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Racist, sexually explicit content tweeted from Buffalo Wild Wings account
The Buffalo Wild Wings Twitter account was compromised Friday evening, leading to a series of tweets posted from the account spouting racist and sexually explicit content.
Following the tweets’ removal, a Buffalo Wild Wings spokesperson confirmed to the Daily Dot that the account was hacked and said the company is seeking action against the hacker(s).
“We’re sorry that our fans had to see those awful posts, which obviously did not come from us,” the spokesperson said. “We are in touch with our Twitter representatives and will pursue the appropriate action against the individuals involved.”
One tweet posted during the hack included a photo of a person with a scarf covering their face. It is unclear whether the person pictured was involved in the hack.
As the uncharacteristic tweets rolled in from the company’s account, people on Twitter joked about the incident.
It’s all fun and games until the Buffalo Wild Wings social media intern wins his first primary.— Ronan Farrow (@RonanFarrow) June 2, 2018
Well my vacation has been nice but it's time to go back to work as the Buffalo Wild Wings social media director. Time to take a big drink of water and see what I missed.— Ryan (@DiaIUpModem) June 1, 2018
Ok I want to know who gave the Buffalo Wild Wings password to Roseanne— boneless (@lukeonfilm) June 1, 2018
Buffalo Wild Wings CEO when he found out the social media intern made the Twitter password "BuffaloWildWings" pic.twitter.com/ECcWNJK69g— Leednetsov (@pc_leed) June 1, 2018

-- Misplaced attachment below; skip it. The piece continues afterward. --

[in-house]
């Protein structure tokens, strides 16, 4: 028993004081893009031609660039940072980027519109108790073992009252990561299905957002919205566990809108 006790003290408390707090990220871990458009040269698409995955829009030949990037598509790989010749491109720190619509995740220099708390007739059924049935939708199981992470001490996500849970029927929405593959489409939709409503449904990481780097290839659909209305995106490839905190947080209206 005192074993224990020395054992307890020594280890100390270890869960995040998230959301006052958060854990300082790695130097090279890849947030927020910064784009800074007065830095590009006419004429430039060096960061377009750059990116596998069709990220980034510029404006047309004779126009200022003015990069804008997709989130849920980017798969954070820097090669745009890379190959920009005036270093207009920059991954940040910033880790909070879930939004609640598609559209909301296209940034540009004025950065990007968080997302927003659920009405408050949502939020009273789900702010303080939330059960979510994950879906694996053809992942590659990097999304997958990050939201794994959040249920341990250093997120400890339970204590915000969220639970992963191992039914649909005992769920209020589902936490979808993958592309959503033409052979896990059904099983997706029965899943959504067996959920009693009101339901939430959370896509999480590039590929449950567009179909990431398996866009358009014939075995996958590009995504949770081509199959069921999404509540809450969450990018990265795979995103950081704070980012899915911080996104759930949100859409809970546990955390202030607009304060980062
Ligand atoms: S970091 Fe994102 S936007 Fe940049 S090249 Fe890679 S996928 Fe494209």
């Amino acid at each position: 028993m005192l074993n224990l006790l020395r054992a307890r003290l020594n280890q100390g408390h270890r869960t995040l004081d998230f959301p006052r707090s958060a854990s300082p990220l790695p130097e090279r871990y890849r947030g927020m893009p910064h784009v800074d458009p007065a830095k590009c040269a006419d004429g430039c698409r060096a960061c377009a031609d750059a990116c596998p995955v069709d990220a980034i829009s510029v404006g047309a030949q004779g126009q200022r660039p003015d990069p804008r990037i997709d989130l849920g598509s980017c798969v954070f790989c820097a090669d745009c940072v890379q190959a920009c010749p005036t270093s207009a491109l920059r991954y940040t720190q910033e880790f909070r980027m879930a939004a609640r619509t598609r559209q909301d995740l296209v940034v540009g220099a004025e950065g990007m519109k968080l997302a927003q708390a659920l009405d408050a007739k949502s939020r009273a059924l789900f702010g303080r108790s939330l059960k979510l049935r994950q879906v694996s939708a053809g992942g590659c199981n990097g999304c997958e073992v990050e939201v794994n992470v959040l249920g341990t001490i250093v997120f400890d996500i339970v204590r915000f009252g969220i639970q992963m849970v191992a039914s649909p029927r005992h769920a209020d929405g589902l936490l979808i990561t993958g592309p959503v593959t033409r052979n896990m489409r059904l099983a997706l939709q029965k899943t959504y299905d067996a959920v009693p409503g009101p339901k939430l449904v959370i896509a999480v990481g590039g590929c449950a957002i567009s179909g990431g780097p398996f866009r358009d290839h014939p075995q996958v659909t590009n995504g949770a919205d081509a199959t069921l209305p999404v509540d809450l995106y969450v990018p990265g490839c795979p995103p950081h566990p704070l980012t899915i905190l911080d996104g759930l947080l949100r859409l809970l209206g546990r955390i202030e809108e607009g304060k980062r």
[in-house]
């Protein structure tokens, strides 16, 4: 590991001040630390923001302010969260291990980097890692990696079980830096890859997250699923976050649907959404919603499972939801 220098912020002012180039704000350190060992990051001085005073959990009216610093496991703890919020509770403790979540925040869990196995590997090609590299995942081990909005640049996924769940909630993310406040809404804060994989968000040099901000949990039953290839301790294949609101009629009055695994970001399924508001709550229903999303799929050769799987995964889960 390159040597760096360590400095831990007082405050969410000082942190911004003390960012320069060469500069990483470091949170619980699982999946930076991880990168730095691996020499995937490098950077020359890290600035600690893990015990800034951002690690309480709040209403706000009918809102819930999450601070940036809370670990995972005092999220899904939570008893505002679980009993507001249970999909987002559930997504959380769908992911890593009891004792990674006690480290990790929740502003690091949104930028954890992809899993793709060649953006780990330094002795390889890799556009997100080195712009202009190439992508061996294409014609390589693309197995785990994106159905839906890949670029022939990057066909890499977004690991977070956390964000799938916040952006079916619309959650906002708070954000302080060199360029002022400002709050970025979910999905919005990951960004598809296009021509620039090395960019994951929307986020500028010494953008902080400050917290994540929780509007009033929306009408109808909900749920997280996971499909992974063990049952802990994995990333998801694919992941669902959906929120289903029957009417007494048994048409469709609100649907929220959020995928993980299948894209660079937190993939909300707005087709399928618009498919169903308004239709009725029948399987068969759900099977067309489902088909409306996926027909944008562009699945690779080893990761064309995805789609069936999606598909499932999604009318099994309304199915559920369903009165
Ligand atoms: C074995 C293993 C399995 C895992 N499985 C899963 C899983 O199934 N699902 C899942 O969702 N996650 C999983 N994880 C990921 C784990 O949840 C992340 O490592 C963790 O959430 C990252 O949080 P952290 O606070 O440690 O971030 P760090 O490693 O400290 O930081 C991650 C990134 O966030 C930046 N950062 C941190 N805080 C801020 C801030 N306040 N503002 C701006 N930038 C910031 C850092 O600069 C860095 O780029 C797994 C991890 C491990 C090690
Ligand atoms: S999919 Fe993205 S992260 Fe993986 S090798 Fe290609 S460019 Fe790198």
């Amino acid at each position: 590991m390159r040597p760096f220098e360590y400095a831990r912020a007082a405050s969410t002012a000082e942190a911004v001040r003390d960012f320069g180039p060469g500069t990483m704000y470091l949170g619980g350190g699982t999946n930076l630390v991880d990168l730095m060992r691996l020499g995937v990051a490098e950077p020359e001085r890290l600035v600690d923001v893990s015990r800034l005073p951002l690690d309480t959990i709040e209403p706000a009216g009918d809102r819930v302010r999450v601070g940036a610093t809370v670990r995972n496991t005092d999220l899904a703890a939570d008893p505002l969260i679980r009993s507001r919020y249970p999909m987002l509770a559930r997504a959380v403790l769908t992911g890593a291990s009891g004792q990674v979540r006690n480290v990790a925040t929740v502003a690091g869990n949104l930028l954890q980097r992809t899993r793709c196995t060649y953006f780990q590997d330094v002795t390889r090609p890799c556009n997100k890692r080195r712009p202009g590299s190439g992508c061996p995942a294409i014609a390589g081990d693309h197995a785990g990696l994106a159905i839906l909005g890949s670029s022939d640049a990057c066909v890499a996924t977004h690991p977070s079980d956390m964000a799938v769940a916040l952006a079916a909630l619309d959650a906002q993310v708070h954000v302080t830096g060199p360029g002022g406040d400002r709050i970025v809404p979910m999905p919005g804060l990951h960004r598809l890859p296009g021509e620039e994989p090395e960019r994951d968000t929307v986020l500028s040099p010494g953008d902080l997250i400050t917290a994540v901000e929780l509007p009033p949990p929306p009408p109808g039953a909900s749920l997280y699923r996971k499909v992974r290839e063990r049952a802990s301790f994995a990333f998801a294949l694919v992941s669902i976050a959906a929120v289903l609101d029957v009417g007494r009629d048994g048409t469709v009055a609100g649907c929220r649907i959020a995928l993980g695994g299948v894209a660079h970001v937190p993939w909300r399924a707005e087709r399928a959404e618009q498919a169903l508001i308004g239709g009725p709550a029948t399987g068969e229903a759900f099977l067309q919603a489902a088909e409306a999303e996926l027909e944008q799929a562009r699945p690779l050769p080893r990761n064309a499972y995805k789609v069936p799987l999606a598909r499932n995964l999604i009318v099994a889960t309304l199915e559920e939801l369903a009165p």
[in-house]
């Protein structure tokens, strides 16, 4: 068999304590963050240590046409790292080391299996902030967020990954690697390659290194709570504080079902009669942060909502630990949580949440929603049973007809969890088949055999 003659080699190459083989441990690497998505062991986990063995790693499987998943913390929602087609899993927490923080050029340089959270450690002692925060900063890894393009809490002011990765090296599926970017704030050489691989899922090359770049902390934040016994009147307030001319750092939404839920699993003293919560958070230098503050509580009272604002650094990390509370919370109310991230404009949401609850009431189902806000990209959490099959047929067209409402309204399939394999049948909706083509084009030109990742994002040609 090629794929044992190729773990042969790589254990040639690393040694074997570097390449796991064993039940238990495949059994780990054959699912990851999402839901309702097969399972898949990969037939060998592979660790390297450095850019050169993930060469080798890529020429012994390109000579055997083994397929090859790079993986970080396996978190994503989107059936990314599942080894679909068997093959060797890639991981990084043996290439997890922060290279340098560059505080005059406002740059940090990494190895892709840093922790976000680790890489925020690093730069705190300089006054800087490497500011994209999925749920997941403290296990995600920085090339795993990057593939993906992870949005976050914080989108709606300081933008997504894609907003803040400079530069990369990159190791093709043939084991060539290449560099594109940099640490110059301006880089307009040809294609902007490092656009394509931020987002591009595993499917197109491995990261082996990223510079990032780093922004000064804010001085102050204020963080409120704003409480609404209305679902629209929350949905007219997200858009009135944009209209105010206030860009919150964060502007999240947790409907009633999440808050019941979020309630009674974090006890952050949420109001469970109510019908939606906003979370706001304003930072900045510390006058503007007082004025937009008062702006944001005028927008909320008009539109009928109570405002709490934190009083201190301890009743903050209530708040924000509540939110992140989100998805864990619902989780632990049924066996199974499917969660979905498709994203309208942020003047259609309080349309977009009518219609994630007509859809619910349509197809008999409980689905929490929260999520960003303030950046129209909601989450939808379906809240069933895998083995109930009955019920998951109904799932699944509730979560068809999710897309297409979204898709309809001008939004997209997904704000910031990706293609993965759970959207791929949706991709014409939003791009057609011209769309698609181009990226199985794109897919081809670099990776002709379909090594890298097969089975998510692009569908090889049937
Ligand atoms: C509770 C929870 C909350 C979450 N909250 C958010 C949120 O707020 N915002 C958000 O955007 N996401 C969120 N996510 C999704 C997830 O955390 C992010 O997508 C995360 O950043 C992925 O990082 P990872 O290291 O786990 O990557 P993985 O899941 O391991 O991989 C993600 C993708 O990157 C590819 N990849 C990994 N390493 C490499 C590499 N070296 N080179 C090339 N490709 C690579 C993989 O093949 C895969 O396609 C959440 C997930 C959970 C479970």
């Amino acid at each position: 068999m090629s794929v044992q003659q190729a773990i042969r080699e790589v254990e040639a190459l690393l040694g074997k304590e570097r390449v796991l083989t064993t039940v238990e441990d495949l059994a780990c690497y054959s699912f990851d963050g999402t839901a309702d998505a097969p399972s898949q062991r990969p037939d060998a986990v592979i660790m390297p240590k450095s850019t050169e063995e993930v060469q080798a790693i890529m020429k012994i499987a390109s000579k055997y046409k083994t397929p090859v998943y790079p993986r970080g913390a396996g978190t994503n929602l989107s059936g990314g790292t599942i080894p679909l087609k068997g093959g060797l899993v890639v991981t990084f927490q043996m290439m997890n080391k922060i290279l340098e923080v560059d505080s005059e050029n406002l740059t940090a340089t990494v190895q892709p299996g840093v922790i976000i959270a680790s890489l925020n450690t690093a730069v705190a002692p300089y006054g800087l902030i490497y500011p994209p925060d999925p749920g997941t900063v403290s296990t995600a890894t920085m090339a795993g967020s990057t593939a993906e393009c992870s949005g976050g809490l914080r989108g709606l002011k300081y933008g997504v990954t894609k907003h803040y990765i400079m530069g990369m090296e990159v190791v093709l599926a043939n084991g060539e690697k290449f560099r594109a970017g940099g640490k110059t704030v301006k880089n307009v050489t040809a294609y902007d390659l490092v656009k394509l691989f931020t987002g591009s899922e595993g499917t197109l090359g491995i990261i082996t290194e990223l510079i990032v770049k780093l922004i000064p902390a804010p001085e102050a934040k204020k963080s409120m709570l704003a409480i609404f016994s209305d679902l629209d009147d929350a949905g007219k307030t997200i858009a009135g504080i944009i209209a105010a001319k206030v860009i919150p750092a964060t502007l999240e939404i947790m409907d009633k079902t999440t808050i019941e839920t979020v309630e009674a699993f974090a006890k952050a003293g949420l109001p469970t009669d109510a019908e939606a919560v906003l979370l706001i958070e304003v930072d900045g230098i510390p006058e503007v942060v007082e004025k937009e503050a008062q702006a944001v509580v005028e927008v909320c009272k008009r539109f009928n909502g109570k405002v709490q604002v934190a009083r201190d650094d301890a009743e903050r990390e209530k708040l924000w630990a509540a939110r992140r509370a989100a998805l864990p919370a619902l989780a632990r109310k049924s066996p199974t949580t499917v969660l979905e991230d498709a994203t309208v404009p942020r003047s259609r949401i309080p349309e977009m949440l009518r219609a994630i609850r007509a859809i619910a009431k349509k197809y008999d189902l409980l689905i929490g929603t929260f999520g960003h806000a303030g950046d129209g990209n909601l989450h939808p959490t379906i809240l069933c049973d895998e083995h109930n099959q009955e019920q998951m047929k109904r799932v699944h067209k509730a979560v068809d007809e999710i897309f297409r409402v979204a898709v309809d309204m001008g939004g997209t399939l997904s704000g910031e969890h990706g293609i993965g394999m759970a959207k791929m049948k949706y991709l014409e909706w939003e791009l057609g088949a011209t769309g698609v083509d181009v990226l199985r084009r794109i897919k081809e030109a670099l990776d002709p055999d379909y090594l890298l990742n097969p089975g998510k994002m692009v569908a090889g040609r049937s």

I…worked on the Buffalo Wild Wings secret sauce story for a year…and…Buffalo Wild Wings just…it tweeted it out.— Matt Patches (@misterpatches) June 2, 2018
For some, the incident was far more serious. Tariq Nasheed, a film producer, called for a personal apology from Buffalo Wild Wings after one of the now-tweets described him as a “racist coon.”
I don't know if they were hacked or not, but I'm still waiting on Buffalo Wild Wings to issue me an apology for this tweet about me. So far they have been pretty quiet. @BWWings pic.twitter.com/TLLfMDLOTC— Tariq Nasheed (@tariqnasheed) June 2, 2018
Update 10:17pm CT, June 1: Buffalo Wild Wings posted an apology message to its Twitter followers late Friday evening, saying the hack “wasn’t funny.”
Well, we were hacked. And it wasn’t funny. We apologize for the awful posts, which obviously did not come from us.— Buffalo Wild Wings (@BWWings) June 2, 2018
Kris Seavers is the Evening Editor for the Daily Dot, where she covers breaking news, politics, and LGBTQ issues. Her work has appeared in Central Texas publications, including Austin Monthly and San Antonio Magazine, and on NPR.